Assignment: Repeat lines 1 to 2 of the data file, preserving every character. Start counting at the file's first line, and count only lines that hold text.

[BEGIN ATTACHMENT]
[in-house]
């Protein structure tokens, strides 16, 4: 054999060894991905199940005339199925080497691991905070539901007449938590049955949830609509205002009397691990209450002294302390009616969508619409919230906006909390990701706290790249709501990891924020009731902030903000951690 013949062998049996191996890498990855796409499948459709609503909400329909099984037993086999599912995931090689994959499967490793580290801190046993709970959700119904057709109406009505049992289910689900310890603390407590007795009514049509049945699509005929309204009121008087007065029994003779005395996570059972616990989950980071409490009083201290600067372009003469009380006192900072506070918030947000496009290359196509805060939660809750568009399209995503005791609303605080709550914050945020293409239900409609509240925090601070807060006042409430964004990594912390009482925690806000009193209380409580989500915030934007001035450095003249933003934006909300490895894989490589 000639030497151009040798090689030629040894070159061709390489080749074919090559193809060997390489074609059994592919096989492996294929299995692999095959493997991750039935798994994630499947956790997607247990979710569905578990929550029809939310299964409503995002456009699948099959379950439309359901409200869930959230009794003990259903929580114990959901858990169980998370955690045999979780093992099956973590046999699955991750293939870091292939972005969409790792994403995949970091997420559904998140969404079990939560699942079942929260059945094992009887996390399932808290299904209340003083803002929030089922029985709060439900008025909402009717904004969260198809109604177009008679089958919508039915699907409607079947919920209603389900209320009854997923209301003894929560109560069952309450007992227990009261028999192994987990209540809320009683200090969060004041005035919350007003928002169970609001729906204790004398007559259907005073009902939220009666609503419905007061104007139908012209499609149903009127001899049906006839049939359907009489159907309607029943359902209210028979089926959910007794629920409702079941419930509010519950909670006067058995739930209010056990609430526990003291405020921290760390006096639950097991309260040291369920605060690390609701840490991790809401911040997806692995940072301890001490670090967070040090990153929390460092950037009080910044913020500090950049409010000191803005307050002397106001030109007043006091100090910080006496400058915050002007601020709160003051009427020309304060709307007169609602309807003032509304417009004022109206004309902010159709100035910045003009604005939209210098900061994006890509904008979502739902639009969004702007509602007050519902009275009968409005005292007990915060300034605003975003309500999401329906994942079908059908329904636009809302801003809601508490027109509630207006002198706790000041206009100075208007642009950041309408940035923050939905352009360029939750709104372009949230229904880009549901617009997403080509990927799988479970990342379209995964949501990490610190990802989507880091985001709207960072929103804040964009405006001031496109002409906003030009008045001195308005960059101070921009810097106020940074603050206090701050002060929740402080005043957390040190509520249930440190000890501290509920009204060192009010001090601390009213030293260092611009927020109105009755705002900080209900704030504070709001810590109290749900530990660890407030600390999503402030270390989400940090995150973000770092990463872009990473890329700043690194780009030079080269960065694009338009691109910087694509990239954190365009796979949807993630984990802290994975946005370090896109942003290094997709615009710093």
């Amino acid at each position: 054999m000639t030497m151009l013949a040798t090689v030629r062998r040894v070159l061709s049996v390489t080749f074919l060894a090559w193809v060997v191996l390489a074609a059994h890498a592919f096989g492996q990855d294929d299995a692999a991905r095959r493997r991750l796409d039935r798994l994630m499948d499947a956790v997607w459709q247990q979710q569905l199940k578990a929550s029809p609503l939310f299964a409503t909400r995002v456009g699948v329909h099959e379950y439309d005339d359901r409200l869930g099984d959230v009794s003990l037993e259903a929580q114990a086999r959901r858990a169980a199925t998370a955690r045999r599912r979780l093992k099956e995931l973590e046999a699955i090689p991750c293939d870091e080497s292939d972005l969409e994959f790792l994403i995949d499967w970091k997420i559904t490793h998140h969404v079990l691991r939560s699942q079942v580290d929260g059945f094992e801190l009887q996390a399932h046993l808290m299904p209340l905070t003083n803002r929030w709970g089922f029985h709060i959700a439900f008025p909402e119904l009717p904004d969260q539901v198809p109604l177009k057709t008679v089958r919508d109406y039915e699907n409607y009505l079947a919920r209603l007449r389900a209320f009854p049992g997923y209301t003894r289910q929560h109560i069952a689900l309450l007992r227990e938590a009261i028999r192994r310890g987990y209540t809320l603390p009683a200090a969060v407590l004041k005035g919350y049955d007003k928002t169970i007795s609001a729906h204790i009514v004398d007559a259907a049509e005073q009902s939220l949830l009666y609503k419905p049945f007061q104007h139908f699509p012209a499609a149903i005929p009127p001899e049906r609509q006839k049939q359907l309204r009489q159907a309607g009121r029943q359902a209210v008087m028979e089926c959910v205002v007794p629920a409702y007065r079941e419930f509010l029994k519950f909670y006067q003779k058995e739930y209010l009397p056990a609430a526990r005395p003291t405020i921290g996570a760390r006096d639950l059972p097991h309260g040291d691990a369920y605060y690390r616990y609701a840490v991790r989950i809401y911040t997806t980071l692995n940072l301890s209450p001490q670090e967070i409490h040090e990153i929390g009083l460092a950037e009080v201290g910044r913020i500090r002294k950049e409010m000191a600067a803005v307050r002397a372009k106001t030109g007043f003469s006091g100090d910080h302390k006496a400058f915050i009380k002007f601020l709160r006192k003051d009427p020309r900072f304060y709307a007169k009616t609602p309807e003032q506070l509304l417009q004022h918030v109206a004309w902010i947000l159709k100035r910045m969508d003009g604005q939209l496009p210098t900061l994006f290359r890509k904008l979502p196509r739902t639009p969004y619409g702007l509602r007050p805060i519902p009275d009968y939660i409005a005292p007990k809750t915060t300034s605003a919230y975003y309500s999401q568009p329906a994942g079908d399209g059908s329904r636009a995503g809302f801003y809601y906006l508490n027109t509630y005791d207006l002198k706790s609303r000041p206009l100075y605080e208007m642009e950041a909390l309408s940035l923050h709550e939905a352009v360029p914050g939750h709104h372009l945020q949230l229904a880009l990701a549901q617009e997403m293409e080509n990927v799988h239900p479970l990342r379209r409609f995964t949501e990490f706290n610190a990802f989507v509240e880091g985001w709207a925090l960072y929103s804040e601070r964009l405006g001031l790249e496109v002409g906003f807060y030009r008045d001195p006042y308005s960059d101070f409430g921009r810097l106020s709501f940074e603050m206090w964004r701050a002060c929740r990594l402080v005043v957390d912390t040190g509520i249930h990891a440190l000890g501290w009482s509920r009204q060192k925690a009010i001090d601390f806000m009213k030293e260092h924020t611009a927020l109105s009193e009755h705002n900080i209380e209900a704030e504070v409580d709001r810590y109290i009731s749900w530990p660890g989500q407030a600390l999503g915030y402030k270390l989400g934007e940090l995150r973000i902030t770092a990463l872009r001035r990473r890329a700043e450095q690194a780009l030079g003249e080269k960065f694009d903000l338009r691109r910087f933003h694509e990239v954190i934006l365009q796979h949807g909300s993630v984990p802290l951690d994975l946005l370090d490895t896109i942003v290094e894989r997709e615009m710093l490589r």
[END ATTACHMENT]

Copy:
[in-house]
């Protein structure tokens, strides 16, 4: 054999060894991905199940005339199925080497691991905070539901007449938590049955949830609509205002009397691990209450002294302390009616969508619409919230906006909390990701706290790249709501990891924020009731902030903000951690 013949062998049996191996890498990855796409499948459709609503909400329909099984037993086999599912995931090689994959499967490793580290801190046993709970959700119904057709109406009505049992289910689900310890603390407590007795009514049509049945699509005929309204009121008087007065029994003779005395996570059972616990989950980071409490009083201290600067372009003469009380006192900072506070918030947000496009290359196509805060939660809750568009399209995503005791609303605080709550914050945020293409239900409609509240925090601070807060006042409430964004990594912390009482925690806000009193209380409580989500915030934007001035450095003249933003934006909300490895894989490589 000639030497151009040798090689030629040894070159061709390489080749074919090559193809060997390489074609059994592919096989492996294929299995692999095959493997991750039935798994994630499947956790997607247990979710569905578990929550029809939310299964409503995002456009699948099959379950439309359901409200869930959230009794003990259903929580114990959901858990169980998370955690045999979780093992099956973590046999699955991750293939870091292939972005969409790792994403995949970091997420559904998140969404079990939560699942079942929260059945094992009887996390399932808290299904209340003083803002929030089922029985709060439900008025909402009717904004969260198809109604177009008679089958919508039915699907409607079947919920209603389900209320009854997923209301003894929560109560069952309450007992227990009261028999192994987990209540809320009683200090969060004041005035919350007003928002169970609001729906204790004398007559259907005073009902939220009666609503419905007061104007139908012209499609149903009127001899049906006839049939359907009489159907309607029943359902209210028979089926959910007794629920409702079941419930509010519950909670006067058995739930209010056990609430526990003291405020921290760390006096639950097991309260040291369920605060690390609701840490991790809401911040997806692995940072301890001490670090967070040090990153929390460092950037009080910044913020500090950049409010000191803005307050002397106001030109007043006091100090910080006496400058915050002007601020709160003051009427020309304060709307007169609602309807003032509304417009004022109206004309902010159709100035910045003009604005939209210098900061994006890509904008979502739902639009969004702007509602007050519902009275009968409005005292007990915060300034605003975003309500999401329906994942079908059908329904636009809302801003809601508490027109509630207006002198706790000041206009100075208007642009950041309408940035923050939905352009360029939750709104372009949230229904880009549901617009997403080509990927799988479970990342379209995964949501990490610190990802989507880091985001709207960072929103804040964009405006001031496109002409906003030009008045001195308005960059101070921009810097106020940074603050206090701050002060929740402080005043957390040190509520249930440190000890501290509920009204060192009010001090601390009213030293260092611009927020109105009755705002900080209900704030504070709001810590109290749900530990660890407030600390999503402030270390989400940090995150973000770092990463872009990473890329700043690194780009030079080269960065694009338009691109910087694509990239954190365009796979949807993630984990802290994975946005370090896109942003290094997709615009710093």